Whats the point in being a fiscally conservative politician?

Discussion in 'Politics & Religion' started by ChkitOut, Jul 12, 2012.

  1. You're always swimming up stream.

    If its next to impossible to repeal entitlement programs and every 10-20 years or so the spending party takes over government and signs new massive never ending spending into law then you're gauranteed to lose the fiscal fight.

    So wouldn't a better strategy be to let the "progressives" bankrupt the country and let US fall into massive despair and say "told you so" :cool:
     
  2. Ricter

    Ricter

    Fortunately for you and me, many people cling to life and to doing what's right, too many to just give up and roll over. This latest crisis of capitalism is going to change our course for decades to come, in a positive way.
     
  3. jem

    jem

    except it was a crisis of debt spending and cronism.

    In short is was govt not doing what govt should do...
    and govt spending money in areas when it shouldn't.

    Its actually a crises caused by allowing our politicians to be purchased.
    Which if you think about it is...

    truly fricken ridiculous.
     
  4. Ricter

    Ricter

    Debt is the essence of capitalism.
     
  5. Leverage, a specific application of debt, is an important part of capitalism; but it is not the "essence." Competition is the essence of capitalism.

    Simply borrowing and spending is not leverage. Very few people, democrats or republicans, understand this concept.

    Cuba is heavily in debt. Are they capitalists?

    Having a credit card does not make anyone a capitalist.
     
  6. Mit Romney knows the proper use of debt. Its called leveraged buyouts. :D

    Although I have to say, the last company i worked for was taken over by private equity and it went from a steady earning clean balance sheet firm to one that is saddled with MASSIVE debt and they are having trouble with the debt not to mention its going past the traditional 5 year flip plan of private equity.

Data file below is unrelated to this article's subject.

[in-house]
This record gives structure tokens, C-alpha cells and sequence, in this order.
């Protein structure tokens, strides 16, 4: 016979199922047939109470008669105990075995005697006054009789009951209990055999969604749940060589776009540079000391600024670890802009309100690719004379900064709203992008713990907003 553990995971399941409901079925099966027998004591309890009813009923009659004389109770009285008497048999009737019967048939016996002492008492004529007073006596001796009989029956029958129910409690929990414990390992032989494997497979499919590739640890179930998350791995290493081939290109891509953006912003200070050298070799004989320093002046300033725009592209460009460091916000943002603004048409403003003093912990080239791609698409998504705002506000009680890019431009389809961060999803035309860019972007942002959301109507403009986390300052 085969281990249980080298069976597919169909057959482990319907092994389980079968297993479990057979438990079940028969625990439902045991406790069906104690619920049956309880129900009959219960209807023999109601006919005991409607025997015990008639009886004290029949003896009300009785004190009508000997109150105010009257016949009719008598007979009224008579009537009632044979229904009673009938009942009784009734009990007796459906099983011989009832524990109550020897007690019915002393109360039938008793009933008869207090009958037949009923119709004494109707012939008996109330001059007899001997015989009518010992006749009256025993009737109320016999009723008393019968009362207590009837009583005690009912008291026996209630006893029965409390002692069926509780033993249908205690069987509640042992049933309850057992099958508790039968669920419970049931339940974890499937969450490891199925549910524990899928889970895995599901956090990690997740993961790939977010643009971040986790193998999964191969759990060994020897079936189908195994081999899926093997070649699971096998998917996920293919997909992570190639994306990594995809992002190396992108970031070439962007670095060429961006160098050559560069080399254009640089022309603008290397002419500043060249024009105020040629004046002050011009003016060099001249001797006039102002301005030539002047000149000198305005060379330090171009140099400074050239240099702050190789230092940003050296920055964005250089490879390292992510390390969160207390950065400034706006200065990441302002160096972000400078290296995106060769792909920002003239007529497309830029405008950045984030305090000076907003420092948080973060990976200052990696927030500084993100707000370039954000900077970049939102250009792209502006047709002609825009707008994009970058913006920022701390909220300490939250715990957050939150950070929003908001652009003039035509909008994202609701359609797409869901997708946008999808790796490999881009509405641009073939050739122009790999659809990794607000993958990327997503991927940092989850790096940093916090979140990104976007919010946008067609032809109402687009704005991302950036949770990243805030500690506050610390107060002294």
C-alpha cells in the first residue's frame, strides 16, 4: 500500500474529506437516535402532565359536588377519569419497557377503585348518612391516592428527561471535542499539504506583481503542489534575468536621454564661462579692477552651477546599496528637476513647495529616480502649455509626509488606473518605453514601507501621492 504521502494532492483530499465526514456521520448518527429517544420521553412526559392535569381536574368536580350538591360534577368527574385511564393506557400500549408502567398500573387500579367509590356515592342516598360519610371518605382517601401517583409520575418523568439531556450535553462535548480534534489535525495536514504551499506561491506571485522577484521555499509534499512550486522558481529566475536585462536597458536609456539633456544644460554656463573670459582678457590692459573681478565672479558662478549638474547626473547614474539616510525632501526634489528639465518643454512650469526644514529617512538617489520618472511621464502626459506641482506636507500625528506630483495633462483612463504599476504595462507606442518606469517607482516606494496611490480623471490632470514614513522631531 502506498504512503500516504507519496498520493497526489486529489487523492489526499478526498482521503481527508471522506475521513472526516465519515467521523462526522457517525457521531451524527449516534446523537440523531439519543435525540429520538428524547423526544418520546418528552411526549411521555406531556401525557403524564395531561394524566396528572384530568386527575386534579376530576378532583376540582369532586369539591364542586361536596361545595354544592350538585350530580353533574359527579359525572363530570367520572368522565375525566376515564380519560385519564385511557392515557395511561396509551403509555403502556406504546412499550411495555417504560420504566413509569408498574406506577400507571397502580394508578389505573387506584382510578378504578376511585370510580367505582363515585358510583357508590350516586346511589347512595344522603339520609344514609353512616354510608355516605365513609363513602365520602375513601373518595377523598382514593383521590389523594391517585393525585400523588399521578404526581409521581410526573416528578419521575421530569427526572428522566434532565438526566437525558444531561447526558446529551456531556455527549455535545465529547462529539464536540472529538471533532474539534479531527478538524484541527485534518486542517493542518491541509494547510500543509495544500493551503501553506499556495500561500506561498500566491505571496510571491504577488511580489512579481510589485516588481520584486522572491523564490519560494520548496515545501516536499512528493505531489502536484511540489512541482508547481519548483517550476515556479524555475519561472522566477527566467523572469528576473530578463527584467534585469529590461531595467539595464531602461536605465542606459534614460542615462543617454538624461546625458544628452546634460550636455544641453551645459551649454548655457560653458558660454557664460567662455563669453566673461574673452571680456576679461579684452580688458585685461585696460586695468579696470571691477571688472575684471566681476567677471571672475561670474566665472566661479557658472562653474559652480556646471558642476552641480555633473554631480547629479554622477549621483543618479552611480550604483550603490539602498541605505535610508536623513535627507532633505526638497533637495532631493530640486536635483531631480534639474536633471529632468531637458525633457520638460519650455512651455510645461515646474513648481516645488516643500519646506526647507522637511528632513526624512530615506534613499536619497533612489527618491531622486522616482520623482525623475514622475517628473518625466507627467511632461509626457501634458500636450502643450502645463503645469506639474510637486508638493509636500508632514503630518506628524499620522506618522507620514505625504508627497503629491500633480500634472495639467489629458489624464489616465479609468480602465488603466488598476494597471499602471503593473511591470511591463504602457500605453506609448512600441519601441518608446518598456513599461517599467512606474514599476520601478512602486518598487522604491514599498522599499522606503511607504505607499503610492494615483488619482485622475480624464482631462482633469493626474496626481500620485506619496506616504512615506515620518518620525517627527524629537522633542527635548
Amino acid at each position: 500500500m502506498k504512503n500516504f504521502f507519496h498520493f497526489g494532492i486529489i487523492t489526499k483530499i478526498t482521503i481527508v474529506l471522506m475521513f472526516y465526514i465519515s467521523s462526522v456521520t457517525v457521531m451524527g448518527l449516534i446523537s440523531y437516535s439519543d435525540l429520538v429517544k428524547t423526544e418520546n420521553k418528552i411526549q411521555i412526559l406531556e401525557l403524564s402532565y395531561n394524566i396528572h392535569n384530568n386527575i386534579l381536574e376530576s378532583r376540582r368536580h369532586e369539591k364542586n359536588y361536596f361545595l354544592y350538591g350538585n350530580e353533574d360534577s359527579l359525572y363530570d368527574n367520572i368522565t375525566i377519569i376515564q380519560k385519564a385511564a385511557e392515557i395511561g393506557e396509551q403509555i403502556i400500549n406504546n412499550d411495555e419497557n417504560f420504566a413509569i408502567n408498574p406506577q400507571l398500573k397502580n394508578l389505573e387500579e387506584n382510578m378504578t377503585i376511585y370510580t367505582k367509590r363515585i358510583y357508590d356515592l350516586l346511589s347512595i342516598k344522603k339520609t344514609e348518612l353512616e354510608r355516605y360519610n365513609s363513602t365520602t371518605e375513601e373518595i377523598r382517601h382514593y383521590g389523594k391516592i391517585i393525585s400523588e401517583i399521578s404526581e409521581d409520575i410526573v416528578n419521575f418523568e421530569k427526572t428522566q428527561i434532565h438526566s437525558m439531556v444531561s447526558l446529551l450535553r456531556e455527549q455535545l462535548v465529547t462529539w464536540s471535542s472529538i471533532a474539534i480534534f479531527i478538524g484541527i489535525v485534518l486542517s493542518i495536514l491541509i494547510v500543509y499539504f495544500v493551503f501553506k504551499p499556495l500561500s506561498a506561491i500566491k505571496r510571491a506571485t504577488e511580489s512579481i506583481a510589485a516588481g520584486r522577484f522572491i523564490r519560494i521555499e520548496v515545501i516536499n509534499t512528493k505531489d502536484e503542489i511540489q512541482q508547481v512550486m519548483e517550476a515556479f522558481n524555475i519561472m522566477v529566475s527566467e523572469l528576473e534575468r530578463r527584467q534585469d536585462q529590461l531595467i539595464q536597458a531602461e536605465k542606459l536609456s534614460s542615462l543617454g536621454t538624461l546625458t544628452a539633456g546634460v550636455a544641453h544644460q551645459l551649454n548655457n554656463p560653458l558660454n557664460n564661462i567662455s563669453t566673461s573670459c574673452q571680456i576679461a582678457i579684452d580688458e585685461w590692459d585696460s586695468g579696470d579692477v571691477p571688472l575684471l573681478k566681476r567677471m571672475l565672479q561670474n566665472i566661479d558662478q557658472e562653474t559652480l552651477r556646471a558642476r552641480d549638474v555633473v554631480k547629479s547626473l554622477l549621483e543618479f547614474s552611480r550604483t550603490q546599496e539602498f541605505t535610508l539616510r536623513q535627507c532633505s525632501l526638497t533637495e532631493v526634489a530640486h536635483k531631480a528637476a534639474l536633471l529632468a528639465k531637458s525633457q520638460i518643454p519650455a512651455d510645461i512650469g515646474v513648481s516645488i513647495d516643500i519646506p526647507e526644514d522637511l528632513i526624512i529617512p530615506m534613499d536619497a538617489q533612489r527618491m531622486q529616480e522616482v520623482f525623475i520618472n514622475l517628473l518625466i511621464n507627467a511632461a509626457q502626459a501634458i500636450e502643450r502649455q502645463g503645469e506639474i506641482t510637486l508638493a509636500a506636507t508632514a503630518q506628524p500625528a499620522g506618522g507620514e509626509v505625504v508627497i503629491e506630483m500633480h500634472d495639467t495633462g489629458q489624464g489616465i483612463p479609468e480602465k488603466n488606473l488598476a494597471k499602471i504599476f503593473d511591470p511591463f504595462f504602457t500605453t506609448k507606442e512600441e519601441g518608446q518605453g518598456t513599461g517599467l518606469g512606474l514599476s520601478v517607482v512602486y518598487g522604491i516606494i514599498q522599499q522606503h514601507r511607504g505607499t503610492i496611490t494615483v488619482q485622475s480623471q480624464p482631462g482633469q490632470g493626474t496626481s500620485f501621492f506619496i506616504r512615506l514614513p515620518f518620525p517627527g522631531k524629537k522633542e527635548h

So, its a bad investment for the prive equity firm and also bad for the company itself. lose lose.
    (although the previous shareholders made like bandits) now every penny in earnings has to go towards the debt service. So, little if any raises to employess and no reinvestment in new and bigger ideas.

    What a crap deal that was.
     
  7. Hmm.
    You might want to observe what happens before you come to a conclusion. Starting from the conclusion is a bit upside down.
     
  8. no dude, there is zero chance of the PE firm and its investors making money on this deal. Zero. They overpaid big time.
     
  9. Apparently I didn't make myself clear.

    So:

    Private equity or LBOs is classic "Ponzi finance" or "speculative finance", depending on how bad the deal is for the hapless people who have to generate the money to service the debt, otherwise known as employees.

    To quote:



    LBOs make a lot of money for the folks who facilitate the deal (investment bankers), and a lot of money for the folks selling out; unlike your guys, Romney was usually very good at making sure he was right there with the guys selling out.
    Employees are left holding the bag. As in your case and a host of others.
    You'll be hearing quite a lot about this during the campaign.
     
  10. oh i gotcha, so you agree with me that LBO's are complete crap sometimes.

    There is the moral end of it, yes.. the 'company' which includes the employees and the service that company provides towards the good of society is being put in jeopardy because of and LBO

    or..

    you could say, well, i start a company, it makes money, i am the biggest stake holder, private equity offers to buy it out and I say, heck yeah! I cash out and who cares what happens to the firm because if it fails then it makes room for someone else to take its place. Maybe do it better.



    and yeah.. this is what is happening right now to my old firm. they keep refinancing the debt. its silly.

    - for speculative finance, a firm must roll over debt because income flows are expected to only cover interest costs. None of the principal is paid off.
     
    #10     Jul 12, 2012